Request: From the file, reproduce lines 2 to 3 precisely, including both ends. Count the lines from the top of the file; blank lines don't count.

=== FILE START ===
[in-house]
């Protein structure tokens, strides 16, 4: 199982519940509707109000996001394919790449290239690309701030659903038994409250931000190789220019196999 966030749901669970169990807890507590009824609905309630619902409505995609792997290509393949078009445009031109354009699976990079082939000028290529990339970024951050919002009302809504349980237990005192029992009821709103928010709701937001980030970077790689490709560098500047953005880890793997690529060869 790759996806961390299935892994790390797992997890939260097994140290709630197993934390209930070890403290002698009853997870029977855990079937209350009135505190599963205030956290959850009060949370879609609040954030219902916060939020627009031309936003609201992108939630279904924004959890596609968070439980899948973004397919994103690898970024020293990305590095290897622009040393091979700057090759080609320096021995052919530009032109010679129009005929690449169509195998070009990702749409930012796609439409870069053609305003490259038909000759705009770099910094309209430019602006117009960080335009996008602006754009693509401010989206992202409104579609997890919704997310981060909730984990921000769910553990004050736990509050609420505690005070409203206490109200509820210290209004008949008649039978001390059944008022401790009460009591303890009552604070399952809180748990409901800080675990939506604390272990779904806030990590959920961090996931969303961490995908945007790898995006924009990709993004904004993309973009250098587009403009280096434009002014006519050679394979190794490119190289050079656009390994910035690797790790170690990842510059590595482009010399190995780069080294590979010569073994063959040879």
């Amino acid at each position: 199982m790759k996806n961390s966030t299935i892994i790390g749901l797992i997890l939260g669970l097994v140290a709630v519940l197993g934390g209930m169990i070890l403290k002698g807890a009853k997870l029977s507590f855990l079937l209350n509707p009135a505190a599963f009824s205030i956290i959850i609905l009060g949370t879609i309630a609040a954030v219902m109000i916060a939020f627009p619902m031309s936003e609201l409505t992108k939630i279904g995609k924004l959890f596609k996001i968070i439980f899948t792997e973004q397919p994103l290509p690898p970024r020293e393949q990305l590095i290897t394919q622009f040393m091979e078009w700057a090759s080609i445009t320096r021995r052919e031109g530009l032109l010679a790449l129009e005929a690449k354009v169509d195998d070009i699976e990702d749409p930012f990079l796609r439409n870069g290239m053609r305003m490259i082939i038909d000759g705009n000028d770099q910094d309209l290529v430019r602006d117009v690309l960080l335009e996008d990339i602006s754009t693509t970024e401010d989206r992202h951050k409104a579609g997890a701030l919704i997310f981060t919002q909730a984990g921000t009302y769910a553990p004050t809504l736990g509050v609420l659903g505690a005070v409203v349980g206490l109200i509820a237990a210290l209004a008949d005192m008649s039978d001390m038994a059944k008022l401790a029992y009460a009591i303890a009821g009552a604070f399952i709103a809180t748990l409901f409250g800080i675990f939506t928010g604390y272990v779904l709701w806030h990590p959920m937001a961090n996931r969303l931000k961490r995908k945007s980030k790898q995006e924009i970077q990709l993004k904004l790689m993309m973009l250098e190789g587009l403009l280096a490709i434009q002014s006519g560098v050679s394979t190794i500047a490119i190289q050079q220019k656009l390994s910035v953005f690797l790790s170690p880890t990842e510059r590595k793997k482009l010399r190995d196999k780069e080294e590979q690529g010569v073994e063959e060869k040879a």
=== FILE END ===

């Protein structure tokens, strides 16, 4: 199982519940509707109000996001394919790449290239690309701030659903038994409250931000190789220019196999 966030749901669970169990807890507590009824609905309630619902409505995609792997290509393949078009445009031109354009699976990079082939000028290529990339970024951050919002009302809504349980237990005192029992009821709103928010709701937001980030970077790689490709560098500047953005880890793997690529060869 790759996806961390299935892994790390797992997890939260097994140290709630197993934390209930070890403290002698009853997870029977855990079937209350009135505190599963205030956290959850009060949370879609609040954030219902916060939020627009031309936003609201992108939630279904924004959890596609968070439980899948973004397919994103690898970024020293990305590095290897622009040393091979700057090759080609320096021995052919530009032109010679129009005929690449169509195998070009990702749409930012796609439409870069053609305003490259038909000759705009770099910094309209430019602006117009960080335009996008602006754009693509401010989206992202409104579609997890919704997310981060909730984990921000769910553990004050736990509050609420505690005070409203206490109200509820210290209004008949008649039978001390059944008022401790009460009591303890009552604070399952809180748990409901800080675990939506604390272990779904806030990590959920961090996931969303961490995908945007790898995006924009990709993004904004993309973009250098587009403009280096434009002014006519050679394979190794490119190289050079656009390994910035690797790790170690990842510059590595482009010399190995780069080294590979010569073994063959040879």
């Amino acid at each position: 199982m790759k996806n961390s966030t299935i892994i790390g749901l797992i997890l939260g669970l097994v140290a709630v519940l197993g934390g209930m169990i070890l403290k002698g807890a009853k997870l029977s507590f855990l079937l209350n509707p009135a505190a599963f009824s205030i956290i959850i609905l009060g949370t879609i309630a609040a954030v219902m109000i916060a939020f627009p619902m031309s936003e609201l409505t992108k939630i279904g995609k924004l959890f596609k996001i968070i439980f899948t792997e973004q397919p994103l290509p690898p970024r020293e393949q990305l590095i290897t394919q622009f040393m091979e078009w700057a090759s080609i445009t320096r021995r052919e031109g530009l032109l010679a790449l129009e005929a690449k354009v169509d195998d070009i699976e990702d749409p930012f990079l796609r439409n870069g290239m053609r305003m490259i082939i038909d000759g705009n000028d770099q910094d309209l290529v430019r602006d117009v690309l960080l335009e996008d990339i602006s754009t693509t970024e401010d989206r992202h951050k409104a579609g997890a701030l919704i997310f981060t919002q909730a984990g921000t009302y769910a553990p004050t809504l736990g509050v609420l659903g505690a005070v409203v349980g206490l109200i509820a237990a210290l209004a008949d005192m008649s039978d001390m038994a059944k008022l401790a029992y009460a009591i303890a009821g009552a604070f399952i709103a809180t748990l409901f409250g800080i675990f939506t928010g604390y272990v779904l709701w806030h990590p959920m937001a961090n996931r969303l931000k961490r995908k945007s980030k790898q995006e924009i970077q990709l993004k904004l790689m993309m973009l250098e190789g587009l403009l280096a490709i434009q002014s006519g560098v050679s394979t190794i500047a490119i190289q050079q220019k656009l390994s910035v953005f690797l790790s170690p880890t990842e510059r590595k793997k482009l010399r190995d196999k780069e080294e590979q690529g010569v073994e063959e060869k040879a």